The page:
The Oscar Quest: Best Supporting Actress – 1951

I should dislike 1951 more than I do. The big decisions were terrible. An American in Paris is a film that should not have won Best Picture at all. It’s a good film, but, A Streetcar Named Desire is better. You can tell An American in Paris was a cop out decision because it didn’t win Best Director (and when a Best Picture is directed by Vincente Minnelli and doesn’t win Best Director, there’s a problem).

George Stevens won Best Director for A Place in the Sun (talked about here), which is just a terrible, horrible decision. And I love George Stevens. But it was terrible. Best Actor was Humphrey Bogart for The African Queen (talked about here), which, while the performance wasn’t particularly outstanding (especially next to Brando in Streetcar), Bogie deserved an Oscar (and Brando won two of his own, so it works out).

And the rest of the awards for this year rightfully went to A Streetcar Named Desire. Vivien Leigh wins Best Actress for the film, Karl Malden wins Best Supporting Actor for the film (talked about here), and then there’s this category. All three were perfect decisions.


And the nominees were…

Joan Blondell, The Blue Veil

Mildred Dunnock, Death of a Salesman

Lee Grant, Detective Story

Kim Hunter, A Streetcar Named Desire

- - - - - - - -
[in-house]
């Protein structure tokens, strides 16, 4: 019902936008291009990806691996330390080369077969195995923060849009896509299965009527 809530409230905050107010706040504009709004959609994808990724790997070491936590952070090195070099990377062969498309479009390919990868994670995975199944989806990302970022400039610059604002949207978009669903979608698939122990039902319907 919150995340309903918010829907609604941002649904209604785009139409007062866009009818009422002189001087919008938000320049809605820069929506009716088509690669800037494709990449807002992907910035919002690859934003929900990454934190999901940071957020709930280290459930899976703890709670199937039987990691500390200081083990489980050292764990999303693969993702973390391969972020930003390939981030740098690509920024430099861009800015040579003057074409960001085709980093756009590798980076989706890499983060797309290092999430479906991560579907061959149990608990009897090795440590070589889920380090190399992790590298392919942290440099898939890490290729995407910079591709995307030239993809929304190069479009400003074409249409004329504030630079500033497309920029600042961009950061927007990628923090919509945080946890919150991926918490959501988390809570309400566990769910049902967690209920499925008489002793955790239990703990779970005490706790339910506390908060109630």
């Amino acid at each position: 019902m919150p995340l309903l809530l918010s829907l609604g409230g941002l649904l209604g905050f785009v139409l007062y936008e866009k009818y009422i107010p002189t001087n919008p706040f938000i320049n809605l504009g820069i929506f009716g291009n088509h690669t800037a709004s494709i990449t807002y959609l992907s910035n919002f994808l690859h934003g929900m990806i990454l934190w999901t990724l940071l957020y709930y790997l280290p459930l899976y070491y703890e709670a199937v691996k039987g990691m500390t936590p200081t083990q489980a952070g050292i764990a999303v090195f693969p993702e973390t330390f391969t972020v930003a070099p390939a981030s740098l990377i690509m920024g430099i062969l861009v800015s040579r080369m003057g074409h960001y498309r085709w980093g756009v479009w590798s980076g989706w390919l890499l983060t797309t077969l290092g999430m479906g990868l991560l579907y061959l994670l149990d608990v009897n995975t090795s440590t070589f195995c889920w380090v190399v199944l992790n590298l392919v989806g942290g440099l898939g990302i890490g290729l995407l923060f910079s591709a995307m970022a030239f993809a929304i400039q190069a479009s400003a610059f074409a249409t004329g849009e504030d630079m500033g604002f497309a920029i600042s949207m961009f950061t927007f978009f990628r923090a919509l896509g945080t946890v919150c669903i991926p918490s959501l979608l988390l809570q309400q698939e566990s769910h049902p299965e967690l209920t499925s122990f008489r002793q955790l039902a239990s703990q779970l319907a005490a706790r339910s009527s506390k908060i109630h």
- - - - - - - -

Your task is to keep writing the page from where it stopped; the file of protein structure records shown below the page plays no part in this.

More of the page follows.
Thelma Ritter, The Mating Season

Blondell — The Blue Veil is a film about Jane Wyman, who, at the beginning, loses her child (her husband is already dead). Upset, she starts taking jobs as a nanny for other children. And we see her over the years, caring for different children. The first time, the mother decides she wants to care for the child. The second time, she goes off to get married (then doesn’t), the third time, the daughter becomes too attached, and starts referring to Wyman as her mother instead of her actual mother. The fourth time, the boy’s mother flees the country and doesn’t come back, so Wyman adopts the boy as her son. But then the mother comes back and Wyman flees with the child. But eventually she is found and has to give him back. Then she ends up being a janitor in a school so she can be near children. And eventually she meets the adult on from the first family, and he arranges for her to have dinner with all her former “children,” and then tells her he wants her to be nanny to his children. It’s a sweet little film.